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Plan your trip around the peak tourist seasons in Israel. Christmas is particularly popular with tourists from around the world, as is Easter (which is often at the same time as Passover). Though very hot, the summer months (July–August) are peak travel times as well since families often coordinate their travel plans to coincide with their children’s school vacations.
A visit to the Shuk HaCarmel (Carmel Market) is a must to get true local flavor, but avoid heavy traffic in the middle of the day by making it an early morning stop on your itinerary. The market is likely to always be bustling, but get there early (the stalls open at 8am), and it’ll much easier to manage.
Go to Levinsky Market—along with fresh vegetables, fruits, spices, and more, Levinsky Market offers a nice view of local life with less overwhelming crowds. Another option is Jaffa’s Shuk Hapishpishim, a daytime flea market where patrons can buy second-hand items and furniture, but in the evening, the atmosphere changes and becomes the center for Tel Aviv-Jaffa nightlife. Then, hipster bars line the streets and locals come out to hang at their favorite haunts.
Tel Aviv is at its most peaceful in the early dawn or in the dwindling evening hours. The city has a still soulfulness during these hours, so head to the city beaches for truly magically colored skies and quiet breezes and to either prepare for the day ahead or end the day in sun-drenched calm.
Central city beaches tend to get the most foot traffic from both locals and tourists. Avoid the crowds by visiting some of the quieter spots of beaches in the north of the city. Beyond Hof Metzitzim (“Peeping Beach,” made famous by the eponymous Israeli film from the ’70s), there are quieter beaches along the tayelet (boardwalk) toward Herzilya. These areas tend to be more sparse of visitors and therefore provide a quiet spot to get away.
Tel Aviv has some truly incredible places to eat and stay throughout , but be sure to take notice of the fact that many places in prime locations—along the city’s beach boardwalk or on some of the fancier sderot (boulevards)—will be rife with touristy venues, for both cuisine and lodging. Instead, check places like Airbnb for more local and home-away-from-home experiences, and ask locals for restaurant recommendations.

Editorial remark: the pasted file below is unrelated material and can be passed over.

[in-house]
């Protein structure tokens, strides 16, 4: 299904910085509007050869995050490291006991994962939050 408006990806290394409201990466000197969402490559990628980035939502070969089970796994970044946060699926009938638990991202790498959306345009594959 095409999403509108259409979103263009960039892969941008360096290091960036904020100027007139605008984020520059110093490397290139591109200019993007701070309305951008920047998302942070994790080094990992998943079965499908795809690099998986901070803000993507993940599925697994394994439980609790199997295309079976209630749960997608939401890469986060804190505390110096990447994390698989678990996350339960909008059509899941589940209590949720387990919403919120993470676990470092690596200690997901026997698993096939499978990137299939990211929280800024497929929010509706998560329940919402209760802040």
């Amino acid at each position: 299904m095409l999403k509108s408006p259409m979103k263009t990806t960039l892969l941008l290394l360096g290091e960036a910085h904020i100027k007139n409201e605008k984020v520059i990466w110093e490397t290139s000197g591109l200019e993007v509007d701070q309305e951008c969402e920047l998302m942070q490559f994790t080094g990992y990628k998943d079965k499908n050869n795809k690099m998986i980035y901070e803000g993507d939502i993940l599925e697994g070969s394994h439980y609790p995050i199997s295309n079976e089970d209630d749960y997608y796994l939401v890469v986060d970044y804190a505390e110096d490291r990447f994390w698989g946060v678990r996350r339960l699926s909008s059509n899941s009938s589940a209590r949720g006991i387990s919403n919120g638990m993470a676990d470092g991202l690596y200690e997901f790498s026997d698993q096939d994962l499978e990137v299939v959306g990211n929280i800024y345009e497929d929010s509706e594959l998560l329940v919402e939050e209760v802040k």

Don’t be afraid to ask Tel Avivians what they love most in their city—Israelis are not typically shy and are happy to help with recommendations. It’s easy enough to strike up conversations with locals, and most Israelis will be very welcoming and could even invite you to something going on in the city, whether it’s a get-together among friends or an evening out at one of the bars in the city.
For the most insider view of the city, why not hire a guide? Enjoy the comfort of an individualized tour (thereby beating the crowds), and discover details even most Israelis won’t know about the architecture, history, and politics of the city. Guides can also arrange entry to places that tourists cannot access on their own, so choose this option to really get special treatment.
July and August tend to be the hottest months of the year for Tel Aviv weather, so beat the heat (and the crowds) by finding indoor activities. Check out the Tel Aviv Museum of Art—it has an impressive permanent collection, and the large complex won’t feel crowded, even during the summer. Or try the Palmach Museum, which traces the history of the elite underground force through personal tales from those who witnessed the events of the British Mandate for Palestine. For all things Rabin, head to the Yitzhak Rabin Center in the north of the city, and learn everything about the man and his life’s work.
The true treasures of Tel Aviv will reveal the authentic feel of the city and beautiful architecture. Kerem HaTeimanim (Yemenite Quarter) is a special area of Tel Aviv across from Shuk HaCarmel; established in 1904 by Jewish Yemenite immigrants, the neighborhood still boasts some of the best Yemeni restaurants in the city.